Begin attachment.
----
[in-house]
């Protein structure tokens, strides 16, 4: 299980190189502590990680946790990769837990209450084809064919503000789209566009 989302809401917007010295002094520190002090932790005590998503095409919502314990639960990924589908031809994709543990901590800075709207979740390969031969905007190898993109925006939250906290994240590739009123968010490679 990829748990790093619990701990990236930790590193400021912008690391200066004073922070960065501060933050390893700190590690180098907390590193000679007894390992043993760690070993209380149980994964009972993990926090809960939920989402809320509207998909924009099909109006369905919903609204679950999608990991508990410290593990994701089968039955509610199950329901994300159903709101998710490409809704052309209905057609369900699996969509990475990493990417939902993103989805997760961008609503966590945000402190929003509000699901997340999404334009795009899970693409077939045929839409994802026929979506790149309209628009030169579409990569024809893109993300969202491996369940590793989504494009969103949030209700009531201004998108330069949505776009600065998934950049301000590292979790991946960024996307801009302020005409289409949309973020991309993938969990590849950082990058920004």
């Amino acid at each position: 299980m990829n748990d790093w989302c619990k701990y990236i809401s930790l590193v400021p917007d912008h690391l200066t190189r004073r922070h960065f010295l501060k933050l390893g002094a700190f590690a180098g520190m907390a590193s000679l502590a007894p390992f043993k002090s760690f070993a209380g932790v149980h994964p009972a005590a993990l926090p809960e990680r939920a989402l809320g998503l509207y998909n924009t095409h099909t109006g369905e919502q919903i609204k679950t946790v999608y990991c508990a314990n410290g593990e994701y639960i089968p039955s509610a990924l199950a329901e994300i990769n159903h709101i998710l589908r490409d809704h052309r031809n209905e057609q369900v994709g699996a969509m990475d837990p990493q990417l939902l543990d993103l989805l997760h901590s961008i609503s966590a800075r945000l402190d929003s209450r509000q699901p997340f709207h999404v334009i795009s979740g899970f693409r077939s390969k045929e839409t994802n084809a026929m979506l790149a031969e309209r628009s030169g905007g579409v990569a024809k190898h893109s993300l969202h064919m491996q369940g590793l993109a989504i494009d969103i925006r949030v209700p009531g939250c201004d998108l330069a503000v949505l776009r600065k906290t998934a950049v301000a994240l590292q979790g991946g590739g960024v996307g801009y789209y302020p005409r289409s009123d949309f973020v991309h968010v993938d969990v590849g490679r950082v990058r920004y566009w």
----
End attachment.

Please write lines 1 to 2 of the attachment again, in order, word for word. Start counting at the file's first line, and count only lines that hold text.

[in-house]
């Protein structure tokens, strides 16, 4: 299980190189502590990680946790990769837990209450084809064919503000789209566009 989302809401917007010295002094520190002090932790005590998503095409919502314990639960990924589908031809994709543990901590800075709207979740390969031969905007190898993109925006939250906290994240590739009123968010490679 990829748990790093619990701990990236930790590193400021912008690391200066004073922070960065501060933050390893700190590690180098907390590193000679007894390992043993760690070993209380149980994964009972993990926090809960939920989402809320509207998909924009099909109006369905919903609204679950999608990991508990410290593990994701089968039955509610199950329901994300159903709101998710490409809704052309209905057609369900699996969509990475990493990417939902993103989805997760961008609503966590945000402190929003509000699901997340999404334009795009899970693409077939045929839409994802026929979506790149309209628009030169579409990569024809893109993300969202491996369940590793989504494009969103949030209700009531201004998108330069949505776009600065998934950049301000590292979790991946960024996307801009302020005409289409949309973020991309993938969990590849950082990058920004």